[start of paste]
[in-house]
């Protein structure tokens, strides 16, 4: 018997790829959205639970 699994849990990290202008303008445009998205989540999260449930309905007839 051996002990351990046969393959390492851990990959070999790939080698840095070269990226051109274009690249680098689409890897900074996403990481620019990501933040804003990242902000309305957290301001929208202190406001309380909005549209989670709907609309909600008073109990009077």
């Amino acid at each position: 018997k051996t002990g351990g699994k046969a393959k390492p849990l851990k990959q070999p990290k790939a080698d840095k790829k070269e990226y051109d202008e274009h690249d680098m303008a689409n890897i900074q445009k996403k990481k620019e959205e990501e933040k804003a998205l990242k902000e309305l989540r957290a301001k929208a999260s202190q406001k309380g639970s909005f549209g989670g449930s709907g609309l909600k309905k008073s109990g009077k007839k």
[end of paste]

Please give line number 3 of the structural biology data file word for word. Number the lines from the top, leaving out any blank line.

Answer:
């Amino acid at each position: 018997k051996t002990g351990g699994k046969a393959k390492p849990l851990k990959q070999p990290k790939a080698d840095k790829k070269e990226y051109d202008e274009h690249d680098m303008a689409n890897i900074q445009k996403k990481k620019e959205e990501e933040k804003a998205l990242k902000e309305l989540r957290a301001k929208a999260s202190q406001k309380g639970s909005f549209g989670g449930s709907g609309l909600k309905k008073s109990g009077k007839k």